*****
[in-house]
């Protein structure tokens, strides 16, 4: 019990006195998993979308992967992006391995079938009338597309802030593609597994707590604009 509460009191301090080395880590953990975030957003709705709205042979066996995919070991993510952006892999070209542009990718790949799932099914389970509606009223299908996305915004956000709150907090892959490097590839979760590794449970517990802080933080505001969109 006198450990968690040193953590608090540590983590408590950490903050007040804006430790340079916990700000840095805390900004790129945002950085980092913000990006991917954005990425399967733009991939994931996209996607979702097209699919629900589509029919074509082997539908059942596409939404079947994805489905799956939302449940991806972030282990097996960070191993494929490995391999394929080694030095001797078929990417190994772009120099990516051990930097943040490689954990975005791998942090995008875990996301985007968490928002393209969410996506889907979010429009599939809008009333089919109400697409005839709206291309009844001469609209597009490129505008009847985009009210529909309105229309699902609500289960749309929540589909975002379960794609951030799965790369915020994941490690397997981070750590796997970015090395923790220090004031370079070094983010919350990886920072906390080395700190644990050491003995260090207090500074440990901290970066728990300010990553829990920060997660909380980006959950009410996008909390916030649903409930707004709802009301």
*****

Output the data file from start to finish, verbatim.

[in-house]
């Protein structure tokens, strides 16, 4: 019990006195998993979308992967992006391995079938009338597309802030593609597994707590604009 509460009191301090080395880590953990975030957003709705709205042979066996995919070991993510952006892999070209542009990718790949799932099914389970509606009223299908996305915004956000709150907090892959490097590839979760590794449970517990802080933080505001969109 006198450990968690040193953590608090540590983590408590950490903050007040804006430790340079916990700000840095805390900004790129945002950085980092913000990006991917954005990425399967733009991939994931996209996607979702097209699919629900589509029919074509082997539908059942596409939404079947994805489905799956939302449940991806972030282990097996960070191993494929490995391999394929080694030095001797078929990417190994772009120099990516051990930097943040490689954990975005791998942090995008875990996301985007968490928002393209969410996506889907979010429009599939809008009333089919109400697409005839709206291309009844001469609209597009490129505008009847985009009210529909309105229309699902609500289960749309929540589909975002379960794609951030799965790369915020994941490690397997981070750590796997970015090395923790220090004031370079070094983010919350990886920072906390080395700190644990050491003995260090207090500074440990901290970066728990300010990553829990920060997660909380980006959950009410996008909390916030649903409930707004709802009301």